There is no age limit to wait for surgical treatment. It should be done in elective conditions as soon as possible when the diagnosis is made. A good history should be taken before surgery. The surgery is performed as a day surgery. The patient is discharged approximately 6 hours after the operation. In patients who are not operated on, the hernia carries a risk of strangulation in the inguinal canal. This possibility is higher in infants because the canal is narrower (Spitz et al., 1997; Başaklar, 1994; Kelalis et al., 1985).

Laparoscopic Surgery

Laparoscopic interventions in inguinal hernia repair are becoming increasingly common. The advantages it brings are closely related to the experience of the surgeon. There are several methods for this repair. One of them is minimally invasive methods with 3-port laparoscopy or needle method (Kelalis et al., 1985; Candan, 2001; Lee, 2018).

Advantage over Open Surgery ( Bittner, 2016; Pini et al., 2015; George et al., 2014)

  • Finding out if there is an inguinal hernia on the other side
  • Short operation time
  • Better cosmetic result than open surgery
  • It has advantages such as less post-operative pain.


Definition: It is an increase in fluid that occurs around one or both testicles, causing swelling in the scrotum or inguinal region, when the processus vaginalis, which should normally be closed after birth, remains open and allows only fluid passage. It usually disappears towards the end of the first year. It is a painless, well-defined, transilluminated (+) mass that may not shrink with palpation (George et al., 2014; Lin et al., 2018; Chan et al., 2005; Patkowski et al., 2006).

A hydrocele formed along the inguinal canal that has closed proximally and distally is called a “cord cyst”. If the hydrocele inlet part will allow very small fluid inlet and outlet, it is called a communicating hydrocele. In these patients, small swelling in the morning and growth in the evening is typical.

A distinction should be made between hydrocele and incarcerated inguinal hernia. Hydrocele is usually painless. Boundaries are clear. It is soft and mobile. It gives translumination.

An incarcerated hernia is painful. Boundaries are not clear. It is hard and immobile. It usually does not transluminate (Lin et al., 2018; Chan et al., 2005; Patkowski et al., 2006; Aydogdu et al., 2016).


Hydrocele usually starts to shrink after the first 4 months and usually disappears after 1 year. Persistent or newly formed hydrocele after 1.5-2 years of age is permanent and should be treated surgically. The surgical procedure is the structure described above in inguinal hernia. The difference between hydrocele surgery and inguinal hernia is that the proximal processus vaginalis is thinner and narrower in hydrocele. The distal is fluid-filled. In the same way, the hydrocele sac is dissected from the cord and vascular structures and tied twice at high. The distal hydrocele sac is removed. The non-removable sac is cauterized (Chan et al., 2005; Patkowski et al., 2006; Aydogdu et al., 2016).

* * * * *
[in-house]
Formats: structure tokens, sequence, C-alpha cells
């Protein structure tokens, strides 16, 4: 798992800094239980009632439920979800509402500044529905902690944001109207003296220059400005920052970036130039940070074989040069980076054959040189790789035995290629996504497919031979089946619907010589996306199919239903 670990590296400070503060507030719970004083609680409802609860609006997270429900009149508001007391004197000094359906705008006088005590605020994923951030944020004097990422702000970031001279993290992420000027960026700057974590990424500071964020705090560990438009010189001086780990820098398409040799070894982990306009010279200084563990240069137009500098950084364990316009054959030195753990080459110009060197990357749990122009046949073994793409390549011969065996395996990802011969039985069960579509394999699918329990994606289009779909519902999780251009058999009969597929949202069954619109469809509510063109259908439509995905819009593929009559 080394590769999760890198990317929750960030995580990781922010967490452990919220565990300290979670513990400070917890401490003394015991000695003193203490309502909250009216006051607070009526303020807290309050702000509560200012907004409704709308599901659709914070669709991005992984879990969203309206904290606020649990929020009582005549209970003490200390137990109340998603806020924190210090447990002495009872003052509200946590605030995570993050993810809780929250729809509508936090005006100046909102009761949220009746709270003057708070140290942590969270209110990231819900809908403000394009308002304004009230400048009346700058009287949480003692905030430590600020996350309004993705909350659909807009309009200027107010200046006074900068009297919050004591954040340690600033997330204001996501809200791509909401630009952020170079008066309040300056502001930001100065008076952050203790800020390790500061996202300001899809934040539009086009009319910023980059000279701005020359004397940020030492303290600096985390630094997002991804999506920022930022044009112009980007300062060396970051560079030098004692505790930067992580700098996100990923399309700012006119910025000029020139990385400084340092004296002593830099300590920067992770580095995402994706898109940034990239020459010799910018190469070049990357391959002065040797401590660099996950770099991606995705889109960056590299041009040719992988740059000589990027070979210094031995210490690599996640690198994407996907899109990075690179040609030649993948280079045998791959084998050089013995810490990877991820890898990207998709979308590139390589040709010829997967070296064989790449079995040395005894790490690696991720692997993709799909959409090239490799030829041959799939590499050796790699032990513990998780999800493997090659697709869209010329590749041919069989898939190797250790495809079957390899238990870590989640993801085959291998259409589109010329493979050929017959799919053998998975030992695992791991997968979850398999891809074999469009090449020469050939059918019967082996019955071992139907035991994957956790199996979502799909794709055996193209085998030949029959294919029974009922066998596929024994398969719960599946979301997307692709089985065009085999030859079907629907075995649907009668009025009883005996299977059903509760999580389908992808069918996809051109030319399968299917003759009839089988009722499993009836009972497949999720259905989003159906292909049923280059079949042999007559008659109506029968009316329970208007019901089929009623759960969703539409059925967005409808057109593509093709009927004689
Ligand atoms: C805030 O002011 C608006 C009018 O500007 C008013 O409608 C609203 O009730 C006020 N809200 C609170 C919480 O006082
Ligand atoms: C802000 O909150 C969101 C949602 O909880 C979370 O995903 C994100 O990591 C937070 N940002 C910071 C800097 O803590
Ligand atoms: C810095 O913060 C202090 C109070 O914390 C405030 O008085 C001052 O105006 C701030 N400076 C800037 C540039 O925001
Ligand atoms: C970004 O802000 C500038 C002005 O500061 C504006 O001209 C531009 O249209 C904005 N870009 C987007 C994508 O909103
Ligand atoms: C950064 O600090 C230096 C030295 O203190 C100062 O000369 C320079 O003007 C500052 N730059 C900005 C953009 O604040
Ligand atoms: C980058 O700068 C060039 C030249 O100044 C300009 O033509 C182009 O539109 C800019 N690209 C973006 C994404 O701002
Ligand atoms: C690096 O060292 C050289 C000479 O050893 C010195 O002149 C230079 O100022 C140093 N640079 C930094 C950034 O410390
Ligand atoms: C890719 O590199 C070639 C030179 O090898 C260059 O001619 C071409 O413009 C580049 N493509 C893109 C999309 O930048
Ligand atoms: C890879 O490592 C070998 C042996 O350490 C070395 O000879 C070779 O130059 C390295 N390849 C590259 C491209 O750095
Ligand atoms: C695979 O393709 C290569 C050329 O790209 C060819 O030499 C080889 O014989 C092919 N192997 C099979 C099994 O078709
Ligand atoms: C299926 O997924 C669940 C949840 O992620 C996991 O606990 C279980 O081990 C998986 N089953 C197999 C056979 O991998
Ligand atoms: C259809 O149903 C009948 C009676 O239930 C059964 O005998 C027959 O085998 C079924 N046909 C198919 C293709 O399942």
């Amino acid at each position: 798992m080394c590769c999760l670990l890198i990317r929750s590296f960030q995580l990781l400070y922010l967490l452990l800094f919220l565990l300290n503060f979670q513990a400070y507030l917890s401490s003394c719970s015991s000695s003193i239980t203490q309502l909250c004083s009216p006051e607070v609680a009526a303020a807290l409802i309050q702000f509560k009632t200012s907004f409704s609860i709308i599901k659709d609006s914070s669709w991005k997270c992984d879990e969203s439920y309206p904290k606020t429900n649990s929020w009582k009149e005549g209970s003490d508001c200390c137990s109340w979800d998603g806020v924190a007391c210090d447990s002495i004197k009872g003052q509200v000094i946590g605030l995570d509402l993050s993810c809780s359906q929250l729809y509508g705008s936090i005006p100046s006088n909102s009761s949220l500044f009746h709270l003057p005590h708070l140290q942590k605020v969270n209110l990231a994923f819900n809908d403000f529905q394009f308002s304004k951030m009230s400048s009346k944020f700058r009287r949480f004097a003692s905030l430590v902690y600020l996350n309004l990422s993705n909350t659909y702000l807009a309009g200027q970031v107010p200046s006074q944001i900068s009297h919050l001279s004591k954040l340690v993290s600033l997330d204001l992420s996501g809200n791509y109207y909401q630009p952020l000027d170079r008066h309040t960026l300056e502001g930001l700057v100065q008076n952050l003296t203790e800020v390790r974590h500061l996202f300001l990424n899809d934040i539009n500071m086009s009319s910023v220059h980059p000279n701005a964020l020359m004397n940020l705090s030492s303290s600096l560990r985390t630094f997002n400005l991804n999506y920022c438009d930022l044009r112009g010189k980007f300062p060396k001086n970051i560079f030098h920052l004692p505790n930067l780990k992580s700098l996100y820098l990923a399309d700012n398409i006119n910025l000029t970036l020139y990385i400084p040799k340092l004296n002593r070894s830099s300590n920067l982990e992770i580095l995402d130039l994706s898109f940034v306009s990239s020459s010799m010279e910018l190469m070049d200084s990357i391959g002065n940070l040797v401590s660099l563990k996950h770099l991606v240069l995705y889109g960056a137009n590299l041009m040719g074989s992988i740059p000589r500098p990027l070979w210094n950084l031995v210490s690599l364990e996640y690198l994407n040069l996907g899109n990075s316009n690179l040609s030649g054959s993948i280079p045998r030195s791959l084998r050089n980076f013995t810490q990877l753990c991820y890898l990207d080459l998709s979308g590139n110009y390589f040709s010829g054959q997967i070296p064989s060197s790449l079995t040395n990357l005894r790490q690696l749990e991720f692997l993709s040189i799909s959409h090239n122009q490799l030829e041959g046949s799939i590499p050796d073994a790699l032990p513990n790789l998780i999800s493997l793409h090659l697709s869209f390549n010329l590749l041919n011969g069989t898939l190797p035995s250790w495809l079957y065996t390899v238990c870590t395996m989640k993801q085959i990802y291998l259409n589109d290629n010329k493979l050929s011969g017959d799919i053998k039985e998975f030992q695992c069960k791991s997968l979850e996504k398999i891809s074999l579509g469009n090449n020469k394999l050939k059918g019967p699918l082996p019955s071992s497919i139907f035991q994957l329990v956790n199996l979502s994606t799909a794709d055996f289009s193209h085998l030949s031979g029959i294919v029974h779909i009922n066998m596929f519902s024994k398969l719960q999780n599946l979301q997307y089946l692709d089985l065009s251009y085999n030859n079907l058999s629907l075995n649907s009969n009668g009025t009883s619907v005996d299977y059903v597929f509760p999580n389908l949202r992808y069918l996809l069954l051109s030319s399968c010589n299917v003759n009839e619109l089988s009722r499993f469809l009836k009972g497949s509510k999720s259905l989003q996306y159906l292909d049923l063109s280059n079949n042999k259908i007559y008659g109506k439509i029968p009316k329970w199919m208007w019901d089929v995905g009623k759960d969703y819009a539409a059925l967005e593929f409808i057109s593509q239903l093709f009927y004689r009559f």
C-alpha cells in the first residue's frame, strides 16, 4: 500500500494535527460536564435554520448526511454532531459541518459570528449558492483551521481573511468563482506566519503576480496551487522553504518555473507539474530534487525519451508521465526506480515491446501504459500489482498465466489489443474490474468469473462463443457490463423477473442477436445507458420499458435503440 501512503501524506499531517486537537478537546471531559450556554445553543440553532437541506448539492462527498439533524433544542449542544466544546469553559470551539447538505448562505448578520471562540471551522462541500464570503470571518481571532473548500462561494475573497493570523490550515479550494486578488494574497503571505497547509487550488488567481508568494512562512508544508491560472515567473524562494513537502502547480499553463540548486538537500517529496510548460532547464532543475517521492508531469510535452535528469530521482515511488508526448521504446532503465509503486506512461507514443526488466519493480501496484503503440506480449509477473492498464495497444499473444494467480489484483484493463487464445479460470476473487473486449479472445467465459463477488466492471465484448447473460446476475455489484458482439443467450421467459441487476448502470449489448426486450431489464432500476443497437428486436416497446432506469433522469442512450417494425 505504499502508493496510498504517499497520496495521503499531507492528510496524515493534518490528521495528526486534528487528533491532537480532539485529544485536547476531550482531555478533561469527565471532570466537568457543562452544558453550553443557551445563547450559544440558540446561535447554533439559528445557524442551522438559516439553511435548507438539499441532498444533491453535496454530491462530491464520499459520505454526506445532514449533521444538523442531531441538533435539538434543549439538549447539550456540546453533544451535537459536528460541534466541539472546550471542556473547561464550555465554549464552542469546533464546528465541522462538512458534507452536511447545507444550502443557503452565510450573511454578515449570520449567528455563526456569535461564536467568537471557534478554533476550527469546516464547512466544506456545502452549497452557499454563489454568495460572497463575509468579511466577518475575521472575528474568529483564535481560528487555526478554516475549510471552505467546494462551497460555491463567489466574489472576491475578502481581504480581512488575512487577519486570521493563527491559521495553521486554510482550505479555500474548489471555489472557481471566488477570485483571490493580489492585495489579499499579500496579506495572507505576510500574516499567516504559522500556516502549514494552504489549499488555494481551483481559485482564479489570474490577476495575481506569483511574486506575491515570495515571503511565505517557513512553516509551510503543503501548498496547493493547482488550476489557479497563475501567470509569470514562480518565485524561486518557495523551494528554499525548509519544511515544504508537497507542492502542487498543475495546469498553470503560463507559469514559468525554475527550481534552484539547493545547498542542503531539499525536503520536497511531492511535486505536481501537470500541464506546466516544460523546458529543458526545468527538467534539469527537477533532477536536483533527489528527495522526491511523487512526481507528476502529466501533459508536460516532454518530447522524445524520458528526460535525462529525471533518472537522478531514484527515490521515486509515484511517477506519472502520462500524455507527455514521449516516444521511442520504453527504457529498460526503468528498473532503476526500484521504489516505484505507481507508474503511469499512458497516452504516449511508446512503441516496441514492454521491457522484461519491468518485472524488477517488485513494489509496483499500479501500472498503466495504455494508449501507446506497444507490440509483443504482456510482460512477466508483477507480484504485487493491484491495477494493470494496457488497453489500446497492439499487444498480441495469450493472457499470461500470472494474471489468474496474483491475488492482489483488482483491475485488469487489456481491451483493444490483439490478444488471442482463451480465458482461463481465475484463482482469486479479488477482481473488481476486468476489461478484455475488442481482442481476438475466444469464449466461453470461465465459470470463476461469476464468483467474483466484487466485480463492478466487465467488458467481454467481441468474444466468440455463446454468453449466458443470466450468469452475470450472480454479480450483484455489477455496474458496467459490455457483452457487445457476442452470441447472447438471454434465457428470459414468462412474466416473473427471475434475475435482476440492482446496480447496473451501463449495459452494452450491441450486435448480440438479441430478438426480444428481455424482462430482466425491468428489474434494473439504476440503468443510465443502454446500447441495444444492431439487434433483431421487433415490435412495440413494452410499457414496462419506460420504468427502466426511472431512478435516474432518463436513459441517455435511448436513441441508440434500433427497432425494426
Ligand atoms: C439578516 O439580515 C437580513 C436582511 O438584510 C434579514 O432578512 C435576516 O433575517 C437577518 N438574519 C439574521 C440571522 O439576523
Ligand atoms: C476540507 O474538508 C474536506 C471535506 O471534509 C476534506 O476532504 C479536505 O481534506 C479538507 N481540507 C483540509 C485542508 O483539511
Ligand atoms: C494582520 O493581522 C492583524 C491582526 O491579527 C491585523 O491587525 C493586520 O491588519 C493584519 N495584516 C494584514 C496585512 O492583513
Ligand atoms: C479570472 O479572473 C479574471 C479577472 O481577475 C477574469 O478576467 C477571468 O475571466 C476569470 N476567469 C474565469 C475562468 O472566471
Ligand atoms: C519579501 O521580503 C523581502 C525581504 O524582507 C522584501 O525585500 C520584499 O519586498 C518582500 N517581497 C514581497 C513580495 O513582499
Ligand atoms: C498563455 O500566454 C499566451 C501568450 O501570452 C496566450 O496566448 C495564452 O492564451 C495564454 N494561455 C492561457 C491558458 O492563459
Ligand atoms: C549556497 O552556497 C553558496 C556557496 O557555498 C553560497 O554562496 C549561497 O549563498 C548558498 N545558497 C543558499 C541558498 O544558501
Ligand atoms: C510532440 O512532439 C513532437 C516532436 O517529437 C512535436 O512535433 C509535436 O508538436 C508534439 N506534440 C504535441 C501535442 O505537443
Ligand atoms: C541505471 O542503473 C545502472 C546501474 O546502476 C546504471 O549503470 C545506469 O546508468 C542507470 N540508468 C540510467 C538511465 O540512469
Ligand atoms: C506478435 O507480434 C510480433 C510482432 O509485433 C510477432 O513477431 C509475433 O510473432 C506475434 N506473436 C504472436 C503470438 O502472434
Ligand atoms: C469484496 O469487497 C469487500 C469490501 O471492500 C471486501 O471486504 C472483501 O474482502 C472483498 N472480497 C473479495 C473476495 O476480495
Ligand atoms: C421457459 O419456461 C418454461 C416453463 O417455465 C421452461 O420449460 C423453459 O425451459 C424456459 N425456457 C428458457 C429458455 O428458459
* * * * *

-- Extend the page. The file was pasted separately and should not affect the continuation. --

Direct inguinal hernias are rarely seen in children after surgical repair. A typical sac is not found. It arises from the fascia defect, medial to the inferior epigastric vessels, at a place called the Hasselbach Triangle.

Hasselbach’s triangle borders its lower edge ligamentum inguinale, its upper edge a.-v. epigastrica inferior, medial edge of m. it forms the lateral rectus abdominis (Kenneth & Welch, 1986; O’ Neill et al., 1998; John, 1998).

Treatment → Surgical repair of the transverse fascia is performed. Surgical repair should be done by McVay, Bassini, Ferguson, etc. methods.


Femoral hernia occurs as a result of protrusion of intra-abdominal organs from the femoral canal. It is rare in children. The hernial sac arises from under the medial part of the ligamentum inguinale and from the outer side of the pubic tubercle. Patients present with recurrent swelling in the groin area. Early repair is recommended because of the high risk of incarceration. Various techniques have been described in the repair of femoral hernias. Surgery can be performed with techniques such as simple repair of the femoral ring, Mc Vay repair, Bassini repair, and Nyhus repair (1-5).

Complications of Hernia Surgery


In conclusion, diseases of the inguinal region are among the most common pathologies of the pediatric surgery department. Inguinal pathologies constitute half of many pediatric surgery clinics. The diagnosis is usually made by detailed anamnesis and physical examination. Surgical repair should be done as soon as possible. Otherwise, both the surgery becomes difficult and an urgent and difficult surgery may be encountered due to the risk of incarceration. That’s why all physicians should routinely examine the inguinal region. The existence of such pathologies should be questioned in detail.